Any policy decision is complicated. You have to gather as much relevant information as possible within a limited time frame, analyze, number crunch, discuss and then execute on a decision. There are economic, financial, political and other factors driving these decisions, but you hope that there is a balance to this process and one factor isn't dominant over another.
Unfortunately, for the Democrats, they have a huge political burden. Their long standing relationship with "Big Labor." Are they going to bailout GM or generously bankrupt them since they owe political favors that go back decades? Will Obama truly be a change agent in D.C. and within his own party? Or will "Big Labor" rule the day?
In The Wall Street Journal, Michael Levine laid out excellent reasoning to bankrupt GM, "Why Bankruptcy Is the Best Option for GM"
GM's CEO, Rick Wagoner, provides his case, "Why GM Deserves Support"
Their PR piece is also here:
TIME's coverage is, "Is General Motors Worth Saving?"
Whether it's $50 billion or $100 billion, GM is a money pit. Any amount approved will be burned away and is only delaying the inevitable. Let GM go bankrupt, cover the unemployment insurance, and make the necessary financial guarantees to contain the collateral damage. The restructuring process with a new management team and new labor contracts can possibly make GM a competitive company to last beyond a few years.
GM's management is responsibility for their lack of competitiveness and mess they are in. The United Auto Workers (UAW) are just as responsible too. Some data from Thomas J. Lucente Jr.'s article:
The average compensation for a laborer for one of the Big Three automakers is $73.20 per hour. At Toyota, that average is $48. America's automakers are the most overpaid workers in the world. If you don't believe me, consider this. The average hourly compensation for professional workers is $47.57. The average for all workers is $28.48.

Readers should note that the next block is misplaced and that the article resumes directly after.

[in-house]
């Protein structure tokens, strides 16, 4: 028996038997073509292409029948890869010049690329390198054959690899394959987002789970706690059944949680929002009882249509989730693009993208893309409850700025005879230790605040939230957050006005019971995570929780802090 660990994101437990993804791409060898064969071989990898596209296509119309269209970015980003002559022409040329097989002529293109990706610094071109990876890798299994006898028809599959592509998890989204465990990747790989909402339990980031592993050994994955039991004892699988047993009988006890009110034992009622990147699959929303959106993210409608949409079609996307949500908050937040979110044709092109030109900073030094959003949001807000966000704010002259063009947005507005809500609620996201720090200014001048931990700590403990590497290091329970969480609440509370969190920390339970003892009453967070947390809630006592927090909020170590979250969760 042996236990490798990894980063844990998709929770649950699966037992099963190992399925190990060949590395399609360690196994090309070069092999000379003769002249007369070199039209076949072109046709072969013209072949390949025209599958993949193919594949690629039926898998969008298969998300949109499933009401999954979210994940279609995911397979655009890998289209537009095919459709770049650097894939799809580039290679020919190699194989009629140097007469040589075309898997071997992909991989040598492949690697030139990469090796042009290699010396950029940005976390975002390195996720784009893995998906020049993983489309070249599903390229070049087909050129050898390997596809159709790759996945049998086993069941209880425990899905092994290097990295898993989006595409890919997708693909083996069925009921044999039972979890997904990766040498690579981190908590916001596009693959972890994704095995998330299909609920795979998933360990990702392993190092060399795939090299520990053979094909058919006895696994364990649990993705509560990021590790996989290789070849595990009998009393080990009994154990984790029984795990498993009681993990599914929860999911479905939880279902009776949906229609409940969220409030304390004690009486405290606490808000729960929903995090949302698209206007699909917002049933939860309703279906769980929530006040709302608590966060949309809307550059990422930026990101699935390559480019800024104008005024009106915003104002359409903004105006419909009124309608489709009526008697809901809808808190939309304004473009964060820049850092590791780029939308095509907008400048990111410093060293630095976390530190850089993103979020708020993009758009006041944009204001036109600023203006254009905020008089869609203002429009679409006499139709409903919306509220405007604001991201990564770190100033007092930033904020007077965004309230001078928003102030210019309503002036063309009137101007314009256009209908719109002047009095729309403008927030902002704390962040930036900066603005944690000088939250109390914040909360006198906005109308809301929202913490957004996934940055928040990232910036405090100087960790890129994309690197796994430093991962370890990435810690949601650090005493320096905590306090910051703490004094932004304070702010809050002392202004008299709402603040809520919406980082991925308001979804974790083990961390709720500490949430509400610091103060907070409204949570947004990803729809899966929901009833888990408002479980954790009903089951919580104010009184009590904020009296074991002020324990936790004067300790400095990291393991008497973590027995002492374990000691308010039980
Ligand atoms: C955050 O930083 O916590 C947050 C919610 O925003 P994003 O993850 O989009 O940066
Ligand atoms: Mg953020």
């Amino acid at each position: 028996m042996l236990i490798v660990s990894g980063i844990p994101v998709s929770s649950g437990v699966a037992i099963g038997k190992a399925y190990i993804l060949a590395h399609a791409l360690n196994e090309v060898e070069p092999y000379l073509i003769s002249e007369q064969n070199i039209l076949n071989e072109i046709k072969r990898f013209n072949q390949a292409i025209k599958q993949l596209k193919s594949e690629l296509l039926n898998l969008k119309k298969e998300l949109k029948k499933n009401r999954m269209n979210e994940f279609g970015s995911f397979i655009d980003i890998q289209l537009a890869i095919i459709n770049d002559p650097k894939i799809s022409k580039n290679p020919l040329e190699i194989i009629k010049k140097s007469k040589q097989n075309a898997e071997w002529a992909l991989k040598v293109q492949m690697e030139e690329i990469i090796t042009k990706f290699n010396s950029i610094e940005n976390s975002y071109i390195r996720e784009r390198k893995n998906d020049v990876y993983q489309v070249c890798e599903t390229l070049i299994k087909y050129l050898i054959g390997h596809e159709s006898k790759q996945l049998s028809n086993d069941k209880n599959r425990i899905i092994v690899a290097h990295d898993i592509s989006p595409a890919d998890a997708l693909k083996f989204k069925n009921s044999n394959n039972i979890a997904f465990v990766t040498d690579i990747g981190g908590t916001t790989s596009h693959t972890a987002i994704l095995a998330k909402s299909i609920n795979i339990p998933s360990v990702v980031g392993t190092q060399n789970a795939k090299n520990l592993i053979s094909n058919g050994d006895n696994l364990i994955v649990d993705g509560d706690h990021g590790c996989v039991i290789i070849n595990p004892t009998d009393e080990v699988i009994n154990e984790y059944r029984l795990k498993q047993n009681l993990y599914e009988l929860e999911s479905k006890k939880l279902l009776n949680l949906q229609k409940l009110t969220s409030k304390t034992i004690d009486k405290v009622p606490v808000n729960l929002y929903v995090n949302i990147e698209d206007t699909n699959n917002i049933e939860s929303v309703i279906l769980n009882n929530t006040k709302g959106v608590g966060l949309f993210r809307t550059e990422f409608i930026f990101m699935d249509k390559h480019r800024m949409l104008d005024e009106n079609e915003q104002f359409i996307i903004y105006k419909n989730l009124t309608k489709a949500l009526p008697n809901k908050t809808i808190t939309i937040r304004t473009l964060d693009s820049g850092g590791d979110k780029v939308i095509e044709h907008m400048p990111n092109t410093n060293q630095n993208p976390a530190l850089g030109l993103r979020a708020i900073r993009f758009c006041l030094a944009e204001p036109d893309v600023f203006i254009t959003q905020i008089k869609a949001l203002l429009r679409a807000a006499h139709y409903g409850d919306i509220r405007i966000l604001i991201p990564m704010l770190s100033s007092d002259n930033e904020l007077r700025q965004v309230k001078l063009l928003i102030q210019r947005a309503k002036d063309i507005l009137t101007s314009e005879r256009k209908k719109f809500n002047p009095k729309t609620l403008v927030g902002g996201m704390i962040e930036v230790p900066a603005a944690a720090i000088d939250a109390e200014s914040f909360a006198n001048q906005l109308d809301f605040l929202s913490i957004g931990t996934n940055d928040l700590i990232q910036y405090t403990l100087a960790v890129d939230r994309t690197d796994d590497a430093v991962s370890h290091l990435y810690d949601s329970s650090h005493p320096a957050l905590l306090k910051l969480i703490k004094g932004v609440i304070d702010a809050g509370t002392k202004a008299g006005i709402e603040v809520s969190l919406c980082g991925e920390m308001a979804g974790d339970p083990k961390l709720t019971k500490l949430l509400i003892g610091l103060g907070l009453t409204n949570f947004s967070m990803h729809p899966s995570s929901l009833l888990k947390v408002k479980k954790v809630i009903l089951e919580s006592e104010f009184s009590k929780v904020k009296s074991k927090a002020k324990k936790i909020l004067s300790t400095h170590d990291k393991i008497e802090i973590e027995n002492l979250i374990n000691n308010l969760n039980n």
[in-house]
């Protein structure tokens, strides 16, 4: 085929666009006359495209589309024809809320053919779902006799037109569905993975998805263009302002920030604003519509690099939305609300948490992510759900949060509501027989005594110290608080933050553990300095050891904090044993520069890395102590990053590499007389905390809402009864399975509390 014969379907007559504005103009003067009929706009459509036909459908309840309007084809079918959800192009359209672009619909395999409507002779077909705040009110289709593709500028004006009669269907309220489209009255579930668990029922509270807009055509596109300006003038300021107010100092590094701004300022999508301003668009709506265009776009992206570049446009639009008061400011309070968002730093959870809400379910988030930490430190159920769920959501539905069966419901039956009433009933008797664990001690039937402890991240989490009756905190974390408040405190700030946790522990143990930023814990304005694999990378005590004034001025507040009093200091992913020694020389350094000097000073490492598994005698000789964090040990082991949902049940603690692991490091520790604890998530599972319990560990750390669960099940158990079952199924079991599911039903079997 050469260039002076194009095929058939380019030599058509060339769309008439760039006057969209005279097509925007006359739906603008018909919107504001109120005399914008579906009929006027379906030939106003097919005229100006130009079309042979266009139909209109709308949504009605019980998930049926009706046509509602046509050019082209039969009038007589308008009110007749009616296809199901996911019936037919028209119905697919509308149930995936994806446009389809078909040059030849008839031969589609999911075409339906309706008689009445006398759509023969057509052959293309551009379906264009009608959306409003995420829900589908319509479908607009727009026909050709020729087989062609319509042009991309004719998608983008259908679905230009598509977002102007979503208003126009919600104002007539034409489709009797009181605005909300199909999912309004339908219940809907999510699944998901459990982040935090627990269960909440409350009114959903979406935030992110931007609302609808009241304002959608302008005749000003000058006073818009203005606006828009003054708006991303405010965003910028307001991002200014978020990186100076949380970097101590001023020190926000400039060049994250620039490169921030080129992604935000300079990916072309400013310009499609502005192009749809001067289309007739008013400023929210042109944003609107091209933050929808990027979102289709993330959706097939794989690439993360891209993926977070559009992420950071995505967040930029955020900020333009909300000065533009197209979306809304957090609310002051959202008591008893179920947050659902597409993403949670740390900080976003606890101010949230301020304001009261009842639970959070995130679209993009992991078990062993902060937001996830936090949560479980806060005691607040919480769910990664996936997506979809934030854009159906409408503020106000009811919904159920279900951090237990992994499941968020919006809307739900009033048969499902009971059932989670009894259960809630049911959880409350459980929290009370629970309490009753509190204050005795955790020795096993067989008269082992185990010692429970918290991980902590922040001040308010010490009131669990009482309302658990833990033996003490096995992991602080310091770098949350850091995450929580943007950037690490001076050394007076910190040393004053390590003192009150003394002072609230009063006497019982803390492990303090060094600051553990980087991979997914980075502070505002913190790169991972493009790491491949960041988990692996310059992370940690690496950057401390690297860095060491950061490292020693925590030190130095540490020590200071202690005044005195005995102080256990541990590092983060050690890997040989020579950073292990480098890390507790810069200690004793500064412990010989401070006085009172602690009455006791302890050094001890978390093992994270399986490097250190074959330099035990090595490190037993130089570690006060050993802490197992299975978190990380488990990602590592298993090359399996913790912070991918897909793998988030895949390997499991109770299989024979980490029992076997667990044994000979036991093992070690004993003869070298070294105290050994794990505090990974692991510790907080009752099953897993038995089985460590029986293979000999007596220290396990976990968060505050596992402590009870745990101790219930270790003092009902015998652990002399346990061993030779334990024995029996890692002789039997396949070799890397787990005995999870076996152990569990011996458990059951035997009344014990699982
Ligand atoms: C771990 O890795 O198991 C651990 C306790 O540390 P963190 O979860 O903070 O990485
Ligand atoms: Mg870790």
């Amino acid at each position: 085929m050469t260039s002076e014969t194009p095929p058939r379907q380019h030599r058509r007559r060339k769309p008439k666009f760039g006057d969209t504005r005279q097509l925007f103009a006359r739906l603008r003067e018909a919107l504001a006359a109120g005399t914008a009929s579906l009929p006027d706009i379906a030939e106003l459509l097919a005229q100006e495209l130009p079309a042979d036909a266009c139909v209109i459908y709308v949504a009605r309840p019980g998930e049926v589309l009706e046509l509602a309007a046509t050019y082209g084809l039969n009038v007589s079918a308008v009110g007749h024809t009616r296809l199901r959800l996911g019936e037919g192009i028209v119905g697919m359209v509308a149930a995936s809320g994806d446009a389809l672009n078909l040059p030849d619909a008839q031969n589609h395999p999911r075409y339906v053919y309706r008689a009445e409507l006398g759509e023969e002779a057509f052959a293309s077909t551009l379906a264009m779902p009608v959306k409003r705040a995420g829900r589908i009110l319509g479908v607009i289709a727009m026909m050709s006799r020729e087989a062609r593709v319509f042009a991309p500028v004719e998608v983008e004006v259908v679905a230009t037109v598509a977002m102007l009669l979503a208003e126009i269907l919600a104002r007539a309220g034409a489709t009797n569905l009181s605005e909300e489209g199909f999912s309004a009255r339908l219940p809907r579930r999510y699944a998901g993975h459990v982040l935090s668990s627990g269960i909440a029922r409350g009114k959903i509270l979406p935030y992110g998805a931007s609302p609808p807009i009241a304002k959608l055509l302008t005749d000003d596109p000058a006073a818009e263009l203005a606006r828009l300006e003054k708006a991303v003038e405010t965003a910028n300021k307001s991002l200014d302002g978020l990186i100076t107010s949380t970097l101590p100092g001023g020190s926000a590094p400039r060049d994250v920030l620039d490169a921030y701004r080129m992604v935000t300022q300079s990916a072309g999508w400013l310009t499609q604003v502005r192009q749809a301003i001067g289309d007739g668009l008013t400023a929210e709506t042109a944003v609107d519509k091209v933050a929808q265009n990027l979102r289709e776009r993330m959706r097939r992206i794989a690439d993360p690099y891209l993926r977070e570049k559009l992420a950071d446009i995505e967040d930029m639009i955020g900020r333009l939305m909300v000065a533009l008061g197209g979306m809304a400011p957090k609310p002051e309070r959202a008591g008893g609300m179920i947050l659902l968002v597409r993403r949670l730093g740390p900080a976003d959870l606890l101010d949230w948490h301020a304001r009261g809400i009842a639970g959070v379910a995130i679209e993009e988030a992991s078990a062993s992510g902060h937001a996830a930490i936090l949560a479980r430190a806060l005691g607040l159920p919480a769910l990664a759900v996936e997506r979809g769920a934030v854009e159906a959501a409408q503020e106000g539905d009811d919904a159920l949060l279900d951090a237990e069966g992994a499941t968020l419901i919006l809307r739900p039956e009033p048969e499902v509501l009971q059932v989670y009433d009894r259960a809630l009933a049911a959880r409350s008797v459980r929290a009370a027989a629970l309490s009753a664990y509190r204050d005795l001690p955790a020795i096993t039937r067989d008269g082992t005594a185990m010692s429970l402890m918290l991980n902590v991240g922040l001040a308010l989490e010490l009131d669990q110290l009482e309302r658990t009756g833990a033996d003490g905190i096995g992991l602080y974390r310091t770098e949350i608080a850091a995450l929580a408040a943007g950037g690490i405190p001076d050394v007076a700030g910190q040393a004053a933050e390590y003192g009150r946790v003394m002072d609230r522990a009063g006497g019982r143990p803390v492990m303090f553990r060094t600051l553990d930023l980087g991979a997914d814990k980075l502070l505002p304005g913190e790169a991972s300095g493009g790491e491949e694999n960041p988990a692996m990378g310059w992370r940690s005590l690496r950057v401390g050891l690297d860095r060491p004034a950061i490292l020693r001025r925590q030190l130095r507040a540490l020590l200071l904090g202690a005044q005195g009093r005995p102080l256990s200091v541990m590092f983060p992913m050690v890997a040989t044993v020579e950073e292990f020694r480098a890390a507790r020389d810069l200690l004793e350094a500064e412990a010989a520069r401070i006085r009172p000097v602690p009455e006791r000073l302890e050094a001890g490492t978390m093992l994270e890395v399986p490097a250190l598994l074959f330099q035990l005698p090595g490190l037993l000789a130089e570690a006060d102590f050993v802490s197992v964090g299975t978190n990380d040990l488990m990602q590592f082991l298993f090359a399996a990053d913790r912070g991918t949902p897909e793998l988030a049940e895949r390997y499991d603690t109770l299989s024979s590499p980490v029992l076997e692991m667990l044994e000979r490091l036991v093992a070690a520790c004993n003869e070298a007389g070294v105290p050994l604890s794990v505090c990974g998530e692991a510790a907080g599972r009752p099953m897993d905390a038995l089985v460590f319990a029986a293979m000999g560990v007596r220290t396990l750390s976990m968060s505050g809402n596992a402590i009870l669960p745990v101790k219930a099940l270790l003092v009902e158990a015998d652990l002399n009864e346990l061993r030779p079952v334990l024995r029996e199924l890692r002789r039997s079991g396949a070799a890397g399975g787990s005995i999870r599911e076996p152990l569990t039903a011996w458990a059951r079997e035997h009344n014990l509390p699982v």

Additionally, my close friend looked into GM as an investment opportunity and found that their average salary for a laborer was $80 per hour. Honestly, how ridiculous is that? Labor unions have become fat cats and obsolete in today's modern economy, and their desire for power and a primary purpose to increase the benefits their members have been short-sighted.
I remember observing contract negotiations for weeks between the City of St. Louis and a labor union while doing my Coro Fellowship. There was no real financial basis for their decisions on how much to ask for in their salary increase.
"Let's seek a dollar increase this year... no, maybe 75 cents..."
They saw a big pie in the city's budget and didn't think about their long-term economic impact on the city's financial health.
I assume UAW's negotiations were more professional but similar in their lack of long-term thinking. UAW's leadership saw GM as an institution that would last forever and that they would always get theirs. Increasing their stake in the pie without thinking of the effect it will have on the nimbleness and financial health of GM.
Labor unions need to change or be written off as obsolete institutions. Being a check on corporate management is good, but not when you cripple growth and create long-term damage within industries. There are other avenues to be a counter-balance to corporate greed. If big labor's primary purpose is to simply get more of the pie, they should just go away. There is a reason why the most unionized state, Massachusetts, was the last to get out of the prior recession our nation went through.
Don't reward GM's management and UAW for their short-sightedness and lack of competitiveness. Even $200 billion will not help change what is needed. Money is not the solution and the answer doesn't rest in the grave that they dug for themselves.